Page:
Aditya Prakash is a young maestro award-winning in Carnatic music, which is powered by his velvety and emotive voice that is bold yet calm at the same time. He found fame when he performed with Ravi Shankar at 16 as he toured with him worldwide. His latest ‘ISOLASHUN’ draws the listener into his world of classical music, which he seeks to push forward with his interpretation and musical sensibility.
Setting the tone of the album, the first track, ‘Isolation’, uses sounds of birds, cars, horns and overall the rhythm of a city to mark the story’s beginning, narrated by the songs. Continuing with the same tune, the eponymous track ‘Isolashun’ begins with a soulful raga by the singer that conjoins with beautifully strung Carnatic music that highlights the emotional range of the singer.
In ‘Insirgents’, the song’s atmosphere has a very dark tonality where the self-reflective paradigm soars high. Pushing the boundaries of the conventionality of classical music, this track seeks to explore the unsaid. The heightened and deep voice gives a thematic virtue that grasps the listener’s mind.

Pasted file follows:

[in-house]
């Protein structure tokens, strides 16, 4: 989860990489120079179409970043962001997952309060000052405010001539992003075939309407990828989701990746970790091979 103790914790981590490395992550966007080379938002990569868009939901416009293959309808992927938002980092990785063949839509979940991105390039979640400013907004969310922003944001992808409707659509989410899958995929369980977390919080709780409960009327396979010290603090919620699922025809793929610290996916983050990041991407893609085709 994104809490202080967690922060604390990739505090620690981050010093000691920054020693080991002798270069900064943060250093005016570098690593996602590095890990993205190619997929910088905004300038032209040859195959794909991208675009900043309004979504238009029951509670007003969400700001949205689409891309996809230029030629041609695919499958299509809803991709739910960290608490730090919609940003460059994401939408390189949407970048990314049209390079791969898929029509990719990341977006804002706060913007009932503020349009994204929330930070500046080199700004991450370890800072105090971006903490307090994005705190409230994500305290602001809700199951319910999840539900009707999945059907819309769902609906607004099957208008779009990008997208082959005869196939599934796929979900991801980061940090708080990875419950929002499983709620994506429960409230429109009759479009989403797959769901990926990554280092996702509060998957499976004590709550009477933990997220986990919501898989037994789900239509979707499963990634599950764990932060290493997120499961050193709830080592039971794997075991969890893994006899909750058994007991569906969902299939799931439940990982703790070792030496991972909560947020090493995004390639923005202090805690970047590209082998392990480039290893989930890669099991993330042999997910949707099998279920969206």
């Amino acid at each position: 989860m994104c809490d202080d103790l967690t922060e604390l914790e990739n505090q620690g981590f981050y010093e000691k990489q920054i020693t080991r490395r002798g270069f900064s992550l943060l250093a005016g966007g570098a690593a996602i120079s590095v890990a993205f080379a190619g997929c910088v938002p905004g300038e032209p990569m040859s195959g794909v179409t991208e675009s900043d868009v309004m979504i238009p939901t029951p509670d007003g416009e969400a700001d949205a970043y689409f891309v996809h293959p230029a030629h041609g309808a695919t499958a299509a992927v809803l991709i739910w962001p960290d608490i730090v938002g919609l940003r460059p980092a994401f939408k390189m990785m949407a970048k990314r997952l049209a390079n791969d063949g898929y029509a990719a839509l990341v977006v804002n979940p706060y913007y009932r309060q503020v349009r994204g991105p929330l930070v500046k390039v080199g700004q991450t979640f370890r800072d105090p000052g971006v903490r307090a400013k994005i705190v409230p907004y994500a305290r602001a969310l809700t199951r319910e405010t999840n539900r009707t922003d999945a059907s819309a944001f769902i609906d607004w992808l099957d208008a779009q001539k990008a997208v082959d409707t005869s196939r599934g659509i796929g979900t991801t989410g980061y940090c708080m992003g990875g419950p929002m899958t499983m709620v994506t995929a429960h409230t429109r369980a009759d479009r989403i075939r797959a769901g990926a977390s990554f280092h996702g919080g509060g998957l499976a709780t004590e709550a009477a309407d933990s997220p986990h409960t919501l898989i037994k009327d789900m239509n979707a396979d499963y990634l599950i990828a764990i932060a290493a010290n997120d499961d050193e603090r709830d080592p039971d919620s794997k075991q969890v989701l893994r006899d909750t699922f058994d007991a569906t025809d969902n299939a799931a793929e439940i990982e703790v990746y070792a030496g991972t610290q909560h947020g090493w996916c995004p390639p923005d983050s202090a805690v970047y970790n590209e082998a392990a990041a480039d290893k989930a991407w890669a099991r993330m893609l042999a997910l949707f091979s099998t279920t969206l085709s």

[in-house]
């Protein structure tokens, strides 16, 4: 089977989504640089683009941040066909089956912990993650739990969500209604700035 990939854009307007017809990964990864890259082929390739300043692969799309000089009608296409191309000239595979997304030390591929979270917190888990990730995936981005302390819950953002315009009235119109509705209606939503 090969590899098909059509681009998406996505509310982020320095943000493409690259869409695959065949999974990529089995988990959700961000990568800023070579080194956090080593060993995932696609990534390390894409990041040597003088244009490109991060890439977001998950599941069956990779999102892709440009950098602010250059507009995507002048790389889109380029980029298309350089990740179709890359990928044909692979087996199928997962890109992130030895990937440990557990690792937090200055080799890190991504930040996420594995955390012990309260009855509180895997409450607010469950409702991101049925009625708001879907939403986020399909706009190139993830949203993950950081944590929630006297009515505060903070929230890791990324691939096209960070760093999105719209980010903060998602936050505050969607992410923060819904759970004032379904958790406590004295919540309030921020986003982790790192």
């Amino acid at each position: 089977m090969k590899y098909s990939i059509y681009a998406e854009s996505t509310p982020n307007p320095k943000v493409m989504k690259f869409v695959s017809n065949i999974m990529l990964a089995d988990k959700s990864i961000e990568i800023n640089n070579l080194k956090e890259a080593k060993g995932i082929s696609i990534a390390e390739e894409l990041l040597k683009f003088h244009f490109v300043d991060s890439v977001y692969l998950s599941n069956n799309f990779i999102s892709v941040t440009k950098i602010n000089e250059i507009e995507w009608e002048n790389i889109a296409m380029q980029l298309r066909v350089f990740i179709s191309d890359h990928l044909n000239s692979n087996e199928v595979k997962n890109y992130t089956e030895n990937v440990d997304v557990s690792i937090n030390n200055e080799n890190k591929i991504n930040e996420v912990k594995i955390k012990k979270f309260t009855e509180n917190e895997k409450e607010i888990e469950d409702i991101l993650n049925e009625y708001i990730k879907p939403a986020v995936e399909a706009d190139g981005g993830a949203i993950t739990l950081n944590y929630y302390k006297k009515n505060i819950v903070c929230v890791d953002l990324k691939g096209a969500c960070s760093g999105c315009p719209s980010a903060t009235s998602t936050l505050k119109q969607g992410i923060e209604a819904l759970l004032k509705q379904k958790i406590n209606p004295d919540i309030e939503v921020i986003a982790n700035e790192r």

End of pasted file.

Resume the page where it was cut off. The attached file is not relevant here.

‘Maya’ is a mellow song where the aesthetic quality of Aditya’s voice is both sweet and thought-provoking. The song explores the stance of self-identity and retrospection where some of our characteristics are ‘Maya’ and implores us to find the true self. ‘XenoF.O.B.’ is my favourite from the album; it blends political commentary with his haunting voice to create this masterpiece.
Conclusively, the album is not the usual run-of-the-mill creation but would make the listener driven with a slight discomfort as it makes the mind flounder into seeking answers to never-answered questions. The tracks with the sweet vocals of the singer are instantly likeable, but tracks like ‘3 Am’ and ‘End’ would not appeal to the wider audience as they are unlikely to revisit them. Still, this album is a step forward in exploring Aditya’s brilliant craft and is a great attempt to step outside the ordinary.
Verdict: Dark, Self Retrospective, Haunting.